By Lisa Lundgren
As members of the FOSSIL project team, Dr. Kent Crippen and I have been exploring ways to effectively engage the public with science using social media. In one recent project, we examined the impact of three elements of social media posts–mentions, hashtags, and URLs–on engagement. “Mentions” occur when a post includes someone’s username, such as @FloridaMuseum or @AndyFarke. Hashtags involve adding a # to a term or phrase (e.g., #paleontology) used in the post. As a result, that post is pooled with all other public posts on that social media platform that include #paleontology which makes it easier for users interested in a specific topic to find relevant posts. Lastly, users can add URLs–links to websites with additional content–to their messages.
To explore the FOSSIL Project’s use of these elements, we analyzed messages posted on the FOSSIL Project’s Facebook and Twitter pages from May 2014 through December 2016. In total, we analyzed 1450 messages, with approximately half the messages coming from Facebook and half from Twitter. We found that there were seven combinations of messaging elements that the FOSSIL Project used in their posts as well as posts that did not include any elements. Some posts included only mentions, while others included hashtags, mentions, and URLs, while others included mentions and URLs. But which elements made posts engaging?
To help us determine which message elements, if any, are most likely to interest viewers, we used data analytics provided by Facebook and Twitter. Specifically, Facebook and Twitter provide what is called engagement rate. Engagement rates are calculated by determining the number of people who interacted with a message by either “liking” it, sharing it with others, or commenting on it and dividing that total by the number of people who saw a message (interactions/number of people who saw a message). The engagement rate is usually displayed as a percent, such as 3.2 percent.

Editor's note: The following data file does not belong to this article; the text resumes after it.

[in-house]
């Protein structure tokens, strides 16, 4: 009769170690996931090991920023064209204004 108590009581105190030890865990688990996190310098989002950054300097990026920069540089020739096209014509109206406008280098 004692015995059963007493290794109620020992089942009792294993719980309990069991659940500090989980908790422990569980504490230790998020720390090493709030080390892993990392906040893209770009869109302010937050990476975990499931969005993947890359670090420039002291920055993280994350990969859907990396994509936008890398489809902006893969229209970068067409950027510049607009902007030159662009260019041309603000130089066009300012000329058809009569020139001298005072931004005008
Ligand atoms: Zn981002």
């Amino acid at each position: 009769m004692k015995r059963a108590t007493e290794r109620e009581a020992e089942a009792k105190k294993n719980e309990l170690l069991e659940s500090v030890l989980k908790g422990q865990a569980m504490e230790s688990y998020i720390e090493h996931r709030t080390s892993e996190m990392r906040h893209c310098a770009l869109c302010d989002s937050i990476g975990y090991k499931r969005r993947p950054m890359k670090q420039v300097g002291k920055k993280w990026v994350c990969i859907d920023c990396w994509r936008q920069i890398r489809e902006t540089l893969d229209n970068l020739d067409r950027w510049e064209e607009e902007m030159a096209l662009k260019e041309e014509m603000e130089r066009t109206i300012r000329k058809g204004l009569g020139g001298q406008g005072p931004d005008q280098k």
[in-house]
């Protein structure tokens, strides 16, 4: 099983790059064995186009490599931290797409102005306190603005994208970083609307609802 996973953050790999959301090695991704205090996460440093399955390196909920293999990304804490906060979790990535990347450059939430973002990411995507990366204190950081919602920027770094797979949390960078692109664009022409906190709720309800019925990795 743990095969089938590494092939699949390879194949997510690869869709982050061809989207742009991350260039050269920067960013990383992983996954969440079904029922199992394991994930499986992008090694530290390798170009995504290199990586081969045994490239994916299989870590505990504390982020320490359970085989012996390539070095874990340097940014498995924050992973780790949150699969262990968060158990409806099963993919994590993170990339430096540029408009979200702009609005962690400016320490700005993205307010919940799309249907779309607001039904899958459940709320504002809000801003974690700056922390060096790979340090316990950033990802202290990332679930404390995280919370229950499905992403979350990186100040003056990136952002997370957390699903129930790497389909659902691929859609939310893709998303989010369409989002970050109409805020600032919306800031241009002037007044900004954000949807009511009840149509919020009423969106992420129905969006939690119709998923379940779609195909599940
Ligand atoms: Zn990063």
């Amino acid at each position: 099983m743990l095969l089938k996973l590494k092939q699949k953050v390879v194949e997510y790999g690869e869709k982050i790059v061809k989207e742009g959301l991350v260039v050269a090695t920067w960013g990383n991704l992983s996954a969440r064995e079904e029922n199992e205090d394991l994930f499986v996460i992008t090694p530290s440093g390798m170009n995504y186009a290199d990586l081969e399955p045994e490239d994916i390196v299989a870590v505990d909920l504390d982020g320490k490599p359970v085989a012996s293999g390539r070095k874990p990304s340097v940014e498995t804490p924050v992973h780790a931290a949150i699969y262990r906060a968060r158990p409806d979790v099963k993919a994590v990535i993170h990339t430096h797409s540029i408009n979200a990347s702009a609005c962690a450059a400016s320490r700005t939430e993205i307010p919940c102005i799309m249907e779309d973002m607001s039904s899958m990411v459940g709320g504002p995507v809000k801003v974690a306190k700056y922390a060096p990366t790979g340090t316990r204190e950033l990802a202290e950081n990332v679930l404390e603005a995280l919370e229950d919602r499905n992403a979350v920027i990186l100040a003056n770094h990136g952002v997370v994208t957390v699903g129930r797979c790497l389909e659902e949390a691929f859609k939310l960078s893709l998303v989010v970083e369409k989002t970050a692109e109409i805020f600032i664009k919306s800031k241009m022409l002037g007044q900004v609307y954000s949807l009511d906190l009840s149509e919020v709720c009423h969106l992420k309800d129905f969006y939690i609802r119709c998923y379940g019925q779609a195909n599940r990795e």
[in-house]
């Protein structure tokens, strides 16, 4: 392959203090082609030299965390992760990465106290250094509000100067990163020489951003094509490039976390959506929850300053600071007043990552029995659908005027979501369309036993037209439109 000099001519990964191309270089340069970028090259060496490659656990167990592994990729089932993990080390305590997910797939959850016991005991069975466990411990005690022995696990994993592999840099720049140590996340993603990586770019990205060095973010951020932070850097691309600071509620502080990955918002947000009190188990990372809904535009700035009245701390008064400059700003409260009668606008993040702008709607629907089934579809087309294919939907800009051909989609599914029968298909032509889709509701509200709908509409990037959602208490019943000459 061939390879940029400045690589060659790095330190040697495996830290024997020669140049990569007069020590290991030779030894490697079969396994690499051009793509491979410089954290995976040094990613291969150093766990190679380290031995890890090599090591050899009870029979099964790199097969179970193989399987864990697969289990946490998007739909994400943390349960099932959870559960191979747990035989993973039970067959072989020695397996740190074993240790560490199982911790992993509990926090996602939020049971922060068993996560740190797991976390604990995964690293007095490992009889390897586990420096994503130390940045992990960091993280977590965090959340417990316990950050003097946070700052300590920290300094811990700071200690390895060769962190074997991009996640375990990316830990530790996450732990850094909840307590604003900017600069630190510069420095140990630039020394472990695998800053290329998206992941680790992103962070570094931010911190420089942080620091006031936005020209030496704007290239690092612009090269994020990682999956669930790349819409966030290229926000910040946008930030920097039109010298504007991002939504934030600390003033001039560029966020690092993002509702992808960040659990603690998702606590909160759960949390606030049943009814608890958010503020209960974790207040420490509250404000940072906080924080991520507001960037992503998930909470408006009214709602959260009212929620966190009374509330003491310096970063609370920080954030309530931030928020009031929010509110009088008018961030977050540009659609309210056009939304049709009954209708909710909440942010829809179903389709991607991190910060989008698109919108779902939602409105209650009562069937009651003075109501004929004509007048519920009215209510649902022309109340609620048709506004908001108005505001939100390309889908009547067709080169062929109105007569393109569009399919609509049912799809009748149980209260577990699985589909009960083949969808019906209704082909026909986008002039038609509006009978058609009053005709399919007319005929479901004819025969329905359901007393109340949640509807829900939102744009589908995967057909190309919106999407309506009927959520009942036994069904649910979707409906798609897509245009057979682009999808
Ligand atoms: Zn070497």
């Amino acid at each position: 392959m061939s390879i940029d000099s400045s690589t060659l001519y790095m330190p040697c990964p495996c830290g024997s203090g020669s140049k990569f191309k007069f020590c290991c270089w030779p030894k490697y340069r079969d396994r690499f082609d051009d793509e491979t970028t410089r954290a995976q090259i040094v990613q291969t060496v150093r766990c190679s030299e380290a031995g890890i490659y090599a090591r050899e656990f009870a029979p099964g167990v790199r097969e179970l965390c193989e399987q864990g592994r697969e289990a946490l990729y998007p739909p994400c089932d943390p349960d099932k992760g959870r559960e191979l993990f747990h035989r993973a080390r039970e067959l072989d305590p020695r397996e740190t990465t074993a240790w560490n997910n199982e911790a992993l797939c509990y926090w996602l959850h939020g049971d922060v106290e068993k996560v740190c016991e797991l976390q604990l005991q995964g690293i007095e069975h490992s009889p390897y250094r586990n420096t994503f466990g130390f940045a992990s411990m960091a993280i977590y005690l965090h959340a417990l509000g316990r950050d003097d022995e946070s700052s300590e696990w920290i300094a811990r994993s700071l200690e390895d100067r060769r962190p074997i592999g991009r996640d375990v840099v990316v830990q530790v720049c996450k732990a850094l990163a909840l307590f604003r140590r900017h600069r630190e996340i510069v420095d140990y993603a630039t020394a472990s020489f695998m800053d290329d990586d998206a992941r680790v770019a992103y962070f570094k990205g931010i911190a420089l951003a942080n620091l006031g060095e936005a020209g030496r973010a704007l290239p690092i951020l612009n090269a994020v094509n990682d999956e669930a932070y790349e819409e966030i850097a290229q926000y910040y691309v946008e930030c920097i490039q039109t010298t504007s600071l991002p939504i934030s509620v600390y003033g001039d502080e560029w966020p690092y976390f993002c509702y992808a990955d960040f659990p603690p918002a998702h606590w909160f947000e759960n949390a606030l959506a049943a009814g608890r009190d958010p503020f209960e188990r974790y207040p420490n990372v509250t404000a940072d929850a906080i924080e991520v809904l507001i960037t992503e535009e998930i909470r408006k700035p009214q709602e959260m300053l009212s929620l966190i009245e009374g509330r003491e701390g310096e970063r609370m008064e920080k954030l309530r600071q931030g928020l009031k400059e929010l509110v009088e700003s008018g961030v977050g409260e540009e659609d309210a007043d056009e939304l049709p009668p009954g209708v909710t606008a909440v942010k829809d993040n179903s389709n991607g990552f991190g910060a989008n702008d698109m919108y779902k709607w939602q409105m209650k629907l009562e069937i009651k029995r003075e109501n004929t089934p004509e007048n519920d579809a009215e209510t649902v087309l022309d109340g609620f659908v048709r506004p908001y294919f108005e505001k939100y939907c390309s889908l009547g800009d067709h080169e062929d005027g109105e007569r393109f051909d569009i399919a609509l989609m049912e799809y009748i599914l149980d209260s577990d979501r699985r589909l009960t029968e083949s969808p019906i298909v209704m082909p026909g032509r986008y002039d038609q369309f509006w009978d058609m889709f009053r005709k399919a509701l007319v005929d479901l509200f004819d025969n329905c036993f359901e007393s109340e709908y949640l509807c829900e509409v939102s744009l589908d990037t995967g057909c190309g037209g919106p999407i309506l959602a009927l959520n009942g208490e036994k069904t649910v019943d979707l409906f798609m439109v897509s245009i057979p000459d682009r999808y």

To our surprise, we found that messaging elements actually tended to lower engagement rates! The posts with the highest engagement rates were those that had no messaging element, averaging an engagement rate of 4.7 percent. Posts that only included a hashtag dropped the engagement rate only slightly, to 4.3 percent. However, we found statistically significant differences in engagement rates when the other two elements, mentions and URLs, were included in the post. In posts that included only a URL, the engagement rate was 3.3 percent. Including only the mention element significantly lowered engagement rates to a rate of 2.3 percent. Interestingly, including mentions and hashtags in a post lowered the rate to 1.9 percent!
What we took away from these findings is the ways that message elements structure a social media message and therefore affect engagement. Mentions are a way to call out a specific person or organization, and therefore create barriers to community conversations; however, mentions are helpful and important to communicating with specific people. If you are interested in creating social media messaging to include communities, social media messages should include elements such as hashtags, as these do not significantly lower your engagement rates and are designed to include a community through aggregating information. We suggest that scientists, museums, and clubs can get their messages out more effectively by following these strategies.
We recently presented these findings at the largest international science education research conference, NARST. To read the full paper and view the research poster with associated figures, please visit http://bit.ly/fossilnarst2018.
Lundgren, L. & Crippen, K. J. (2018, March). Educative social media for informal science learning: Effective message design across two digital niches. Annual International Conference for the National Association for Research in Science Teaching (NARST), Atlanta, GA